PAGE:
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11

In both the U.S. and Canada, amateur radio operators serve an important role in providing emergency radio communications during war, disaster, terrorist attack, or whatever other emergency. So amateur radio operators take an extremely dim view of unlicensed operators using frequencies allocated to amateur (or sometimes commercial) radio. Many will even hunt ...


7

I don't want, however, to inform anyone around about that cache - I want to keep it secret only for 'chosen'. Although you don't want to, I'd strongly suggest rethinking this - does it really matter if a few neighbours know, and it stops an embarrassing incident or two when the police are called out? When I placed a cache in a (public) residential area ...


6

As I understand it the permits have a couple of goals: It's a revenue stream to pay for the maintenance of the areas It's a way of controlling numbers It's a way of enforcing that the person with the permit has an understanding of the activity they are undertaking and has agreed to some kind of terms and conditions for said activity, it also means that if ...


6

What you want to do seems to be referred to by the Forest Service as "dispersed camping," and you can find a lot of information by googling on that phrase. Different jurisdictions seem to have different rules, but this blog post has a nice attempt to summarize how the rules usually work in national forests and on BLM land. Basically what they seem to want ...


6

You have absolute responsibility for your dog, what it does is always your fault in the eyes of the law. If your dog kills an animal, you are also responsible for reporting it to the department that handles the preservation of wild animals(Naturvårdsverket here in Sweden). A fine might be imposed or if the case is severe, the dog might even be put down in ...


5

It is allowed if there's no sign declaring it as Naturschutzgebiet/Naturschutzzone this is german for natural reserve if there's no such sign or you know for sure your not in such a reserve, it's safe to swim legally. However, best practice is to ask at the local tourist information center.


5

At the federal level your best bet is either Parks Canada or the Canadian Forest Service, which is part of Natural Resources Canada, which also has tons of other relevant areas such as maps and map data. At the provincial level there is a whole gamut of environment, forestry and fishery departments.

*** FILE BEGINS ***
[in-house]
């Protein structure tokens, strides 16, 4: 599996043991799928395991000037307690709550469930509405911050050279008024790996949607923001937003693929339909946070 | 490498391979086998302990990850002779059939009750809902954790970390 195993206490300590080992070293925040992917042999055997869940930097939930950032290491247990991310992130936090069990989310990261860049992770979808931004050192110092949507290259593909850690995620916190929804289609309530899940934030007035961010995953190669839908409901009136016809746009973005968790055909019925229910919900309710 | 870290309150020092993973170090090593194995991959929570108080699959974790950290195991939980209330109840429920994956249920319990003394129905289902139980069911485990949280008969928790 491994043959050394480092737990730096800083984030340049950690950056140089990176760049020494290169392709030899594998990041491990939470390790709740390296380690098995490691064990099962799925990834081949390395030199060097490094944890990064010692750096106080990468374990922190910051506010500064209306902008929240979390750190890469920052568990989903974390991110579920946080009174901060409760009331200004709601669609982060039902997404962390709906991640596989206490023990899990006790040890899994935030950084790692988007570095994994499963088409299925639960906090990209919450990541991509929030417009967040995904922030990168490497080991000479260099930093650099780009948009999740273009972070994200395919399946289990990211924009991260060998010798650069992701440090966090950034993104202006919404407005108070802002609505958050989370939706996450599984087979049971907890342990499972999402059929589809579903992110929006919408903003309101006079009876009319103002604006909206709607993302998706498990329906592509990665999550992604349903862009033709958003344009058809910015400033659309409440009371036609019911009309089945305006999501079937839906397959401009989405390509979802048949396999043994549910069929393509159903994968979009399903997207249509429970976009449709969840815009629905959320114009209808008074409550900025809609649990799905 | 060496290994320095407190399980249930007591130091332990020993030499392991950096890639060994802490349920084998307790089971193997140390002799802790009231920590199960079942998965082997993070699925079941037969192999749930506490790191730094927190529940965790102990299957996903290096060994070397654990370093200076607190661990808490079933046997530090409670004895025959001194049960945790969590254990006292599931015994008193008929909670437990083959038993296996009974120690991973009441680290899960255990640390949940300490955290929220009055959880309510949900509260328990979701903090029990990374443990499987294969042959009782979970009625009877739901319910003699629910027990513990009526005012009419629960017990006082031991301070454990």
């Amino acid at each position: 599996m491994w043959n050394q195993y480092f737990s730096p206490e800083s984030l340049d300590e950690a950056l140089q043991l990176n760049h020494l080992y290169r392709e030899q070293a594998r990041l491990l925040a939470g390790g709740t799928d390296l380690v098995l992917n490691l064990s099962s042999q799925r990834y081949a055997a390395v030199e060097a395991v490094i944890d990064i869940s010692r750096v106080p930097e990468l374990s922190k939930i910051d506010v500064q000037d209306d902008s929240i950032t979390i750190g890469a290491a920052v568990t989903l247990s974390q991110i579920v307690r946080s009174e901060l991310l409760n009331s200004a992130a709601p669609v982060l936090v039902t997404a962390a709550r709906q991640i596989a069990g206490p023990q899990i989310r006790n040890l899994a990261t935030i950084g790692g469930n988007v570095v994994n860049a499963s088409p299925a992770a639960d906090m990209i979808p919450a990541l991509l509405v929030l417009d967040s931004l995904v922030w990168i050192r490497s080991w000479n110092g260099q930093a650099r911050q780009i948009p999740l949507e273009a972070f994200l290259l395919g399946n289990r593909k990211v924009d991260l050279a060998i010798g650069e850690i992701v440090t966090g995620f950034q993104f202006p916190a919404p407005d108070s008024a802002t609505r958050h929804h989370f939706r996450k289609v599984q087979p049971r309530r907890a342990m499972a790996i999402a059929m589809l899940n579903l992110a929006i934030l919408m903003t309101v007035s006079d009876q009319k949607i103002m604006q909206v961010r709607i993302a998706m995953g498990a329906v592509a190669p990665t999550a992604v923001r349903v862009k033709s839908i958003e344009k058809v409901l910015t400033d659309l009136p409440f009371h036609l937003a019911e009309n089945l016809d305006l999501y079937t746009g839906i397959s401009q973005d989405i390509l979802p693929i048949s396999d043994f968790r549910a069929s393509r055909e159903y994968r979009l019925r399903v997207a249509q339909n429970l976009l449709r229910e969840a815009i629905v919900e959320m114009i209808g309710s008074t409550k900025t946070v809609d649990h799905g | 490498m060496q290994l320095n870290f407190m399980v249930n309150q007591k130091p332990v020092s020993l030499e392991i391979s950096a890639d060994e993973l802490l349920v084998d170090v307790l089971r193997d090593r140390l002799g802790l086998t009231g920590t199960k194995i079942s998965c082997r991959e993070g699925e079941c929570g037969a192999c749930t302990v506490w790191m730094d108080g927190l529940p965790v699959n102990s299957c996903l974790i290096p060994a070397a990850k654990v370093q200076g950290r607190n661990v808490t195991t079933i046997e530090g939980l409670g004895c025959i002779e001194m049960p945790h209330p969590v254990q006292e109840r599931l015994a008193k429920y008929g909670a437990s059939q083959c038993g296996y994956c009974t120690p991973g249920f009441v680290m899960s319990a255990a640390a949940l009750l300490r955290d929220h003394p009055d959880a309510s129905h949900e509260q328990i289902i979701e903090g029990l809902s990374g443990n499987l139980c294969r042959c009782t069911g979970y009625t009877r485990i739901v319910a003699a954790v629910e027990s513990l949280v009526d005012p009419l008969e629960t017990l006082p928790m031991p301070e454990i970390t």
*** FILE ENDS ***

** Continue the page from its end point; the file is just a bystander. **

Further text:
4

Generally, places where it is forbidden there is good signage, or it is a place where it is not surprising to be forbidden. Generally, it seemed that random stretches of highway would be posted, but just a mile or two down the road would be a spectacular place to pull over and hang out. Additionally, many parks have areas in which camping is prohibited or ...


3

Excluding the legality question, as to be honest, that's likely to depend on who detects you, and how much it interferes with licensed traffic, the safety angle has a couple of aspects: It doesn't look like you will clash with emergency services, however there is a risk that you will clash with local amateur radio operators who may be handling emergency ...


3

Just saw it on the news that they were handing out $100 fines for walking the trials at Valley Forge National Park. Runner Fined


3

There are really no general principles. Some permits are free and self-issued: you pick up a form at the trailhead and fill it out. This is really more of a registration system, so that the authorities know who is out there, but it's still required. Example. Some permits are automatically issued to anyone who pays a fee, so it's really a way of ...


2

It is/was a popular pastime for environmentalists to chain themselves to the rails, and worse, to throw hooks onto the catenary. Trains catch these hooks and rip the catenary down. For this reason, the Train Police (Bahnpolizei) is sometimes on the lookout, and if they can't find real terrorists, harass normal people. I'd avoid railway lines when atomic ...


2

Ok, first thing to note is who owns the coast. The land between the high water mark and the low water mark is owned by the crown (crown reserves) in UK law. (ref) The land above he high water mark is owned by land owners, this may also be the crown if it's common land etc. Any land owned by private land owners is subject to the land owners themselves. They ...


2

I like the question although I am not a geocacher at all. If I want to allow strangers to enter my garden I have to give some kind of permission I guess. I understand that you don't want to make a sign "open access for geocacher". That could confuse others and for the geocachers it's a simple objective. So you have to hide the way you allow entering your ...


1

If the police catches you walking on the rail, the fine will be small. But there are some other risks: A high voltage power line above you. Walking on a rail is a popular method for suicide. If someone sees you they may call an ambulance, the police and stop all trains on that track. If the railway company has to compensate hundreds of passengers for being ...


1

I take my wisdom from these articles: "kampieren" is the thing that in most German Länder is not allowed in the forest (with some exceptions: Brandenburg, Mecklenburg-Vorpommern, Schleswig-Holstein). AFAIK it is defined by a list of "housings" that start with a tent as the "smallest version" (followed by caravans, cars, mobile homes). Tarps are not in this ...



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